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Original Research: SLEEP MEDICINE |

Variations in Physician Interpretation of Overnight Pulse Oximetry Monitoring*

Rory Ramsey, MB, ChB; Reena Mehra, MD, MS, FCCP; Kingman P. Strohl, MD, FCCP
Author and Funding Information

*From the Department of Medicine (Drs. Ramsey and Strohl), Division of Pulmonary, Critical Care and Sleep Medicine, and Department of Pediatrics (Dr. Mehra), Division of Clinical Epidemiology, Case School of Medicine, Cleveland, OH.

Correspondence to: Rory Ramsey, MB, ChB, Case Medical Center, University Hospitals, 11100 Euclid Ave, Cleveland, OH 44106-6003; e-mail: Rory.Ramsey@uhhs.com



Chest. 2007;132(3):852-859. doi:10.1378/chest.07-0312
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Background: Overnight pulse oximetry is commonly used for hypoxemia evaluation in patients with COPD and sleep-disordered breathing. There is little information regarding its impact on physician decision making, and therefore an important measure of its clinical utility is untested and unknown. The aim of this study was to describe physician interpretation, use, and opinions regarding overnight pulse oximetry.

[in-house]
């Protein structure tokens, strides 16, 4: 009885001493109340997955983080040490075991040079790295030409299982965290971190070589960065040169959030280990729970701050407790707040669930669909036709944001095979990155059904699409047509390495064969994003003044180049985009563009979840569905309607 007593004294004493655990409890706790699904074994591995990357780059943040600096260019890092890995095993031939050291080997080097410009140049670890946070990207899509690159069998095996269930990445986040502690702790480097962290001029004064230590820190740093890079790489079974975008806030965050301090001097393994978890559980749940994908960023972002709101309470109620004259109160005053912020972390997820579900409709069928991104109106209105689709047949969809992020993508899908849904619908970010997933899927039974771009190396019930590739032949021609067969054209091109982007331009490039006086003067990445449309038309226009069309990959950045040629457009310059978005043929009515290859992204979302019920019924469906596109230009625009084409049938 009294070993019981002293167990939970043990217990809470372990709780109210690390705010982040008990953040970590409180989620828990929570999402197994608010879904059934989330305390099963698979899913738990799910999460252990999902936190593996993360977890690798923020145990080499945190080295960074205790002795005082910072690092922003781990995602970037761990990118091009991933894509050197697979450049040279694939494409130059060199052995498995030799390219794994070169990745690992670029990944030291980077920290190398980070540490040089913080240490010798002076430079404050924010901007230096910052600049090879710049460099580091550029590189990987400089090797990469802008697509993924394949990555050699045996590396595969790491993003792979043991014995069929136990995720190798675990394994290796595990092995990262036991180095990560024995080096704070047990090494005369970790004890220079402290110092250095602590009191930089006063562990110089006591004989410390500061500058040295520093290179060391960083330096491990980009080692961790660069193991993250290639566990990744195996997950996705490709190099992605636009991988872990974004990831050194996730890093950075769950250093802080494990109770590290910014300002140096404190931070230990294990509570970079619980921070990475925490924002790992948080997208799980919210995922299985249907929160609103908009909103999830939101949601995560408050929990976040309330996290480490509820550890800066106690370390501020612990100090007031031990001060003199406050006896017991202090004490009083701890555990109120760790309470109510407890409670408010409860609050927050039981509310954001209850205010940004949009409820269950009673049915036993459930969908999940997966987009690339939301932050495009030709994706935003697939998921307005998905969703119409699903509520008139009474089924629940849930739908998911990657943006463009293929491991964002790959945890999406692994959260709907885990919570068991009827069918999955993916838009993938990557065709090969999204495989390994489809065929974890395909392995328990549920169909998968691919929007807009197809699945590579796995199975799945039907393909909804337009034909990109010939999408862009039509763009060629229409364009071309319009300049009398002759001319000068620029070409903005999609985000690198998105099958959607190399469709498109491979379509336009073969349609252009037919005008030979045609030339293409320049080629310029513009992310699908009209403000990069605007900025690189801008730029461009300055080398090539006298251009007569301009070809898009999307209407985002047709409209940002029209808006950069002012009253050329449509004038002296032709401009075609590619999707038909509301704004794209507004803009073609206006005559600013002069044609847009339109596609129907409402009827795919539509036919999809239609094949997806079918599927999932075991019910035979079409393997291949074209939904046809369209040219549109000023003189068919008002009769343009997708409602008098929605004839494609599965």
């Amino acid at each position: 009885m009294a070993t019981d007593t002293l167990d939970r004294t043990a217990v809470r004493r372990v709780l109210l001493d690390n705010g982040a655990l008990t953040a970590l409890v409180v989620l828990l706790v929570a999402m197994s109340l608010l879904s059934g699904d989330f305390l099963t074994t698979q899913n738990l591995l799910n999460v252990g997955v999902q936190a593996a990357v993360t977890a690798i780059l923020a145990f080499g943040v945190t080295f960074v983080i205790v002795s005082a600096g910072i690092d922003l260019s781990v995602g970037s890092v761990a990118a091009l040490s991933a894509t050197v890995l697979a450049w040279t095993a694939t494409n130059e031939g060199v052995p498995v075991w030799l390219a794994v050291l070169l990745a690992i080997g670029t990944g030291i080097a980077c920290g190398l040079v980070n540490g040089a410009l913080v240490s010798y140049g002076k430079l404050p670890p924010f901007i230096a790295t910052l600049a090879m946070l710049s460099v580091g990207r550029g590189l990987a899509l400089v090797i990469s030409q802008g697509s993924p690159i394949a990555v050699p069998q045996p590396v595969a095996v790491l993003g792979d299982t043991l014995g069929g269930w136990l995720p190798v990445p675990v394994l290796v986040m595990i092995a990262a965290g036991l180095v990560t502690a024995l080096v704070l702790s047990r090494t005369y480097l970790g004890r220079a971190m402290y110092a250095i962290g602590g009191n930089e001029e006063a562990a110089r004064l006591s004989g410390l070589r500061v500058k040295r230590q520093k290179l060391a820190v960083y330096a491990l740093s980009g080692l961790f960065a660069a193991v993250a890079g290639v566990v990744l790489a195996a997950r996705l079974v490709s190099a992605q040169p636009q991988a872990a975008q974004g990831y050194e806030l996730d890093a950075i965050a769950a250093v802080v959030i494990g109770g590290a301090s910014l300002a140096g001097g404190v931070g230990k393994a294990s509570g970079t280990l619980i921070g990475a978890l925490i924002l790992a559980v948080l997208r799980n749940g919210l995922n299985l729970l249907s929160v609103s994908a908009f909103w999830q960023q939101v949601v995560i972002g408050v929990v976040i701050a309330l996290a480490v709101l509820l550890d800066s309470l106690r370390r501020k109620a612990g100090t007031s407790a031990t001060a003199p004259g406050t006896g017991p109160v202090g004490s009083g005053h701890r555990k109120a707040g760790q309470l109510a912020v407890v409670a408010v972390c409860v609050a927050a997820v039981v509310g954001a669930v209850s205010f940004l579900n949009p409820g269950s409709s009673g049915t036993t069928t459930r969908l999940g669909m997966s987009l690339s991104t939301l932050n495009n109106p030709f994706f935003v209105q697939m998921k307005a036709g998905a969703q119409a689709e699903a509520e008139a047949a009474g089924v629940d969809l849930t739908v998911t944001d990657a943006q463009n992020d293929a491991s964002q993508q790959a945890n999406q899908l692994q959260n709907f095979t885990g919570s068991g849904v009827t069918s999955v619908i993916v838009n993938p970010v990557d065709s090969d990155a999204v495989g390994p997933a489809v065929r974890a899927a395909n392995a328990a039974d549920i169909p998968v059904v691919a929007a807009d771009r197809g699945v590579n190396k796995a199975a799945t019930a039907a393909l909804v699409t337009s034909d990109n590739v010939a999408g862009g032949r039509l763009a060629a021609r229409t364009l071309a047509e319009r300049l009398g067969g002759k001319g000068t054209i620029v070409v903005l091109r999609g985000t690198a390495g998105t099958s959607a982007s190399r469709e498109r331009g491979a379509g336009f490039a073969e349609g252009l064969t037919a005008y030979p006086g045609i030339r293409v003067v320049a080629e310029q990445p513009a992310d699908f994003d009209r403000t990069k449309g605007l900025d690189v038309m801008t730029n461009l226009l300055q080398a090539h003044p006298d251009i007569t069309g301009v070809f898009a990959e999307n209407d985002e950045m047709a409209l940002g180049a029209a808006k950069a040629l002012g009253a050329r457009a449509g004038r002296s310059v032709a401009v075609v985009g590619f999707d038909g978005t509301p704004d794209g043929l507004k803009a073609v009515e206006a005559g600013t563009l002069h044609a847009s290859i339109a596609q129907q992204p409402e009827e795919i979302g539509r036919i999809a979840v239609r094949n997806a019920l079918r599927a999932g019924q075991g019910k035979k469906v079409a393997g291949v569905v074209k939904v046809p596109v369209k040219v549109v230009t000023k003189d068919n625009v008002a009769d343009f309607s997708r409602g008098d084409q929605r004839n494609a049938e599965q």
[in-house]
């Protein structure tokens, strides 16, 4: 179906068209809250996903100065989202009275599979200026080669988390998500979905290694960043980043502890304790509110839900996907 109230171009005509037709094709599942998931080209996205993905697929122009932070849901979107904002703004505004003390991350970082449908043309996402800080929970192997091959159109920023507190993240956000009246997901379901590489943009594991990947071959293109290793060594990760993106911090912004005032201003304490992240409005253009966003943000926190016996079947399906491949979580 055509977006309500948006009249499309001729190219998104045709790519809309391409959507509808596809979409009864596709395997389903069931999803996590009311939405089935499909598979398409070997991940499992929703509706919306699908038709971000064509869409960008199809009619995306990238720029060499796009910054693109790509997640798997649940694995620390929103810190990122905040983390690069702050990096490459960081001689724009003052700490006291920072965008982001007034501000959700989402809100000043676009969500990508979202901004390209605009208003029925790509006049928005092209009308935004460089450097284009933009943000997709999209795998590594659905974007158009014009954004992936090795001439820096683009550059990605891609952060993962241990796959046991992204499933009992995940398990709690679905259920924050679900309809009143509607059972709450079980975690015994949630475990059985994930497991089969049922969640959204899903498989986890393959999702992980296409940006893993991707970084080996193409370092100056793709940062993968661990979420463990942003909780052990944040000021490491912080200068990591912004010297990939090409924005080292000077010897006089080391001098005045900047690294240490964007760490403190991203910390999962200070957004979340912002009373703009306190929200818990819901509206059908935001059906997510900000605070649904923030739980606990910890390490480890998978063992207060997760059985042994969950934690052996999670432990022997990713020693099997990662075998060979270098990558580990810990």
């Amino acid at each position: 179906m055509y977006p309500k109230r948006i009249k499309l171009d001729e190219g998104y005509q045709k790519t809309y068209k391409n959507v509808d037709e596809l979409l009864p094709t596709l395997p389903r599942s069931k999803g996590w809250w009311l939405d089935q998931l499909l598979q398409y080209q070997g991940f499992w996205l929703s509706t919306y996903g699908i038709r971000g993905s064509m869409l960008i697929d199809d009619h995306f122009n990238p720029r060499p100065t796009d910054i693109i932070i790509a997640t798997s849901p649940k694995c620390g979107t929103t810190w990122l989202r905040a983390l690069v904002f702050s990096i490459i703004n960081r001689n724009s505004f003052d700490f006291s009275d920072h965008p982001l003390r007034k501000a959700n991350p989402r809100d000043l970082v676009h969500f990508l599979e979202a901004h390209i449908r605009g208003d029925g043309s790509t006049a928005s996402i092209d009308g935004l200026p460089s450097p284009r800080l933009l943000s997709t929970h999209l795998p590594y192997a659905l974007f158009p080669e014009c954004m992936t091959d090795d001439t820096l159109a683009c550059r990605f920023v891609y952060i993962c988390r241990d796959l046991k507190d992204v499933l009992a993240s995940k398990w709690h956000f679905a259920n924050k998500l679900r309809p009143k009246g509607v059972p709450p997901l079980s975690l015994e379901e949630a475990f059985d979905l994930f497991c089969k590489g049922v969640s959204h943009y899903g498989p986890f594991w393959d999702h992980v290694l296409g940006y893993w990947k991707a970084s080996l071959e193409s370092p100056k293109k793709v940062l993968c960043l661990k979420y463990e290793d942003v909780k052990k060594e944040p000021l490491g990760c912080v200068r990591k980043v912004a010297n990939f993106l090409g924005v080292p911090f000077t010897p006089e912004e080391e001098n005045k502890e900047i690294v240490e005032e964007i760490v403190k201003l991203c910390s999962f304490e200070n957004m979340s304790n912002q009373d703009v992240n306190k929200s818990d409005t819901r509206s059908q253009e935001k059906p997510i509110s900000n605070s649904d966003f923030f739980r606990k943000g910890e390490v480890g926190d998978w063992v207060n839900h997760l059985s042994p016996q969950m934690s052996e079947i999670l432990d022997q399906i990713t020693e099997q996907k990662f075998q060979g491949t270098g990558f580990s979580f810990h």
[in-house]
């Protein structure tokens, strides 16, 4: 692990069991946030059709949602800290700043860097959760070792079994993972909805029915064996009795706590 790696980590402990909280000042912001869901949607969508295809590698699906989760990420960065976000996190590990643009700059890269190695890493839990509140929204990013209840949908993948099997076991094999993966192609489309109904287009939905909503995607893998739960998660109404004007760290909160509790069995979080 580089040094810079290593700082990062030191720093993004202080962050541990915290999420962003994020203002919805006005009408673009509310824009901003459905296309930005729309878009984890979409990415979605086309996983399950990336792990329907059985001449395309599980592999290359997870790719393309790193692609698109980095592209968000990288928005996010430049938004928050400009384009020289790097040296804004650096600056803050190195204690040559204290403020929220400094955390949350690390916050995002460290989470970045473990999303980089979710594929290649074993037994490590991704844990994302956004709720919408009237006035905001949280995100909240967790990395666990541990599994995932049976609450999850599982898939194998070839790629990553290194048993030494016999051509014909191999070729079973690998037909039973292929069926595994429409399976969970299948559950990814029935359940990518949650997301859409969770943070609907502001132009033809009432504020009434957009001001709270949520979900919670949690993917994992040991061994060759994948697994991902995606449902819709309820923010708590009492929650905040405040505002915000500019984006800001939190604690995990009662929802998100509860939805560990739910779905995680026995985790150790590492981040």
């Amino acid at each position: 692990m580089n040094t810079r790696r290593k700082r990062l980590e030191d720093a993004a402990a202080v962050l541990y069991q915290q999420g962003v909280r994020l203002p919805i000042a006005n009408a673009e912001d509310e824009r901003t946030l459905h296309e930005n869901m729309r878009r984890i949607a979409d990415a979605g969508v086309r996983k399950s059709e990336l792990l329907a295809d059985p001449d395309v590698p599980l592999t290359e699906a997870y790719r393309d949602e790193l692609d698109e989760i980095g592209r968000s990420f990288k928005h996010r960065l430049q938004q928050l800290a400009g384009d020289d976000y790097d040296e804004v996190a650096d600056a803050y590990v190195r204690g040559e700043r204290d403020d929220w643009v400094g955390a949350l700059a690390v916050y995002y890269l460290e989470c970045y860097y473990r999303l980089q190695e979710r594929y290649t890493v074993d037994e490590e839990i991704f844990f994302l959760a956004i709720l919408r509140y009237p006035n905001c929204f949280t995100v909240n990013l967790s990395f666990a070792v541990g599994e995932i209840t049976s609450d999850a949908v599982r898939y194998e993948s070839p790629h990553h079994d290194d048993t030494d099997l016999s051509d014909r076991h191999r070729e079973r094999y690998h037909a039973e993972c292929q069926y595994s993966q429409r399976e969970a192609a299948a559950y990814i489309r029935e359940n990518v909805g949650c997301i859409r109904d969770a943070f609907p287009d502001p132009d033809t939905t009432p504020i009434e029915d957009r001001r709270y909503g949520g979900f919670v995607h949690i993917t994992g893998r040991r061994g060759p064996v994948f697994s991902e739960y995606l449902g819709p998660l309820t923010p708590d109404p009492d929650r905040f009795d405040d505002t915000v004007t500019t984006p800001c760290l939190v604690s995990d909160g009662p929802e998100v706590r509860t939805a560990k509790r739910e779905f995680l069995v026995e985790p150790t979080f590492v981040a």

Methods: Forty-one pulmonary physicians and fellows participated in structured interviews consisting of three oximetry record interpretations, oral responses to a standard question set, and a questionnaire. Qualitative data were analyzed using an open coding process. Quantitative data were assessed for distributions.

Results: Four measures were consistently used by the majority of physicians in record interpretation: background information, arterial oxygen saturation measured by pulse oximetry (Spo2) waveform and pattern, and time spent with Spo2 < 90%. An additional 10 measures were consistently used by 5 to 46% of physicians. No interpretation generated a recommendation with > 60% consensus. There was a wide range of opinions on important matters related to this test, including test utility, indications, variables considered most important for interpretation, and criteria for nocturnal oxygen prescription. Forty-one physicians provided 35 different opinions on when nocturnal supplemental oxygen should be initiated.

Conclusions: The variation in physician interpretation, use, and opinions regarding overnight pulse oximetry calls into question its clinical utility and underscores a need for standardization of presentation, training, and interpretation.

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